Pete Frates Dies at 34

If you don’t know who Pete Frates was, I hope you will not be able to say that in 10 minutes. Pete was the man behind the ALS Ice Bucket Challenge that raised over $220 million for ALS. Pete was an above average athlete who captained the Boston College Eagle Baseball Team. While playing minor league baseball, he began to notice some disturbing physical changes. He went in for a few tests. A few weeks later, he was diagnosed with ALS.

He continued to live. He married his girlfriend and witnessed the first few years of his daughter’s life. He was determined to change the outcome of this disease – for him and others to come. Ultimately, he lost his life today. I felt it was worth a blog post.

Earlier this year, I wrote the Pete Frates chapter for the Student Athlete Program, a program designed to improve the character, leadership of sportsmanship of high school athletes. It was difficult to go through the chapter tonight and change everything to past tense.  This chapter doesn’t appear until the spring season, but I think it is timely to read about him today. I hope you agree that he is an amazing example of positive attitude. And, if you are in any position to do so, I hope you will donate money to the ALS Fund.

Pete Frates Positive Attitude

I’m going to change the face of this unacceptable situation of ALS. We’re going to move the needle and raise money to fight.”

If you had a Facebook account during the summer of 2014, it was impossible not to view one of the numerous Ice Bucket Challenge videos. In just two short months, this phenomenon had become the most successful social-media campaign in the history of the world. Seventeen million of these short videos were posted on Facebook. These videos were watched by 440 million people in 150 countries. Cumulatively, the Ice Bucket Challenge videos were viewed more than 10 billion times.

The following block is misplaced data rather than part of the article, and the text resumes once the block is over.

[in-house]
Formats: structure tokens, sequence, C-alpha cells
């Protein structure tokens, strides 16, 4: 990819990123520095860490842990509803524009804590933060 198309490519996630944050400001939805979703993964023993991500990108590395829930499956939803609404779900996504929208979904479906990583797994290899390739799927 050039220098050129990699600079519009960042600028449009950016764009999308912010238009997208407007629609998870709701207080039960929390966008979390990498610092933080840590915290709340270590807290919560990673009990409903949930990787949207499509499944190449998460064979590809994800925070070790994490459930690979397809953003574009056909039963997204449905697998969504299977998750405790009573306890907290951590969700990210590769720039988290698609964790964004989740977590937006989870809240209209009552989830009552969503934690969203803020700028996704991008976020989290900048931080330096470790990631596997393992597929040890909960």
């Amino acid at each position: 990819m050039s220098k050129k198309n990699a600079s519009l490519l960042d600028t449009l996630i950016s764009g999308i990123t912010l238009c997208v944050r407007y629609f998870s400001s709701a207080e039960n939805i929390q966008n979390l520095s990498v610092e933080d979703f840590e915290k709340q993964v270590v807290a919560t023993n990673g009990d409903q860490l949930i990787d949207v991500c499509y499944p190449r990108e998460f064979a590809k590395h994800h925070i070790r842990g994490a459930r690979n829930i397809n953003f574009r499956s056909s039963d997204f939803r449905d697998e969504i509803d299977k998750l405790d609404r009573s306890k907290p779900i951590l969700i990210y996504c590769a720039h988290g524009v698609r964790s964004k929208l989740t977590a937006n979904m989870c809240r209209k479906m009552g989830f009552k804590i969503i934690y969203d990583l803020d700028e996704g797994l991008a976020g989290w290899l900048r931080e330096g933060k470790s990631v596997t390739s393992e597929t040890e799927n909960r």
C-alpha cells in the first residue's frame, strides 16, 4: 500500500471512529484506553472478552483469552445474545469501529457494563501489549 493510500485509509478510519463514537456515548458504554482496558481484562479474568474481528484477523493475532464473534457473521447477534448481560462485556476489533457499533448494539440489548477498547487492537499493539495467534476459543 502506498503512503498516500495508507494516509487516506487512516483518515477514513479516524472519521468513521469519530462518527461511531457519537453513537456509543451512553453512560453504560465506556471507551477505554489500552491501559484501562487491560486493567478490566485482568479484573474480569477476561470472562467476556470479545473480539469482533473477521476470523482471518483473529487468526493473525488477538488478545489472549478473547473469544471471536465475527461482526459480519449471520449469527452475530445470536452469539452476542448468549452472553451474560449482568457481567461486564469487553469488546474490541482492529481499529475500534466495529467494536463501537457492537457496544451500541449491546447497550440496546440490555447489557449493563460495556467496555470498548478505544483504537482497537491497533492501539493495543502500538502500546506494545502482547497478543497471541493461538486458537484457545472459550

This is how it worked. A person would fill a bucket with some ice cubes and some water. This person would then dump the bucket of freezing water over her/his head. It was immediately followed with a familiar challenge that essentially said, “I am doing this to raise awareness for ALS. I challenge the following three people to do the same thing or donate $100 to the ALS Foundation or both. You have 24 hours.” This person then tagged three individuals in the Facebook video with the #ALSIceBucketChallenge.

This movement quickly became a phenomenon. Close friends and family did it. Celebrities like Oprah Winfrey, Justin Timberlake, and Taylor Swift did it. Athletes like Tom Brady, Derek Jeter, and Michael Jordan did it. You even saw former president George W. Bush posting a video in which he said, “I do not think it’s presidential for me to get splashed with ice water, so I’m simply going to write you a check.” Seconds later his wife Laura dowsed him with a bucket full of ice water saying “That check is from me.” The most watched video (12 million views) was provided by the richest man in the world, Bill Gates, principal founder of Microsoft, who was challenged by Mark Zuckerberg, founder of Facebook. However, most of the seventeen million Ice Bucket Challenge videos were posted by everyday citizens who cared.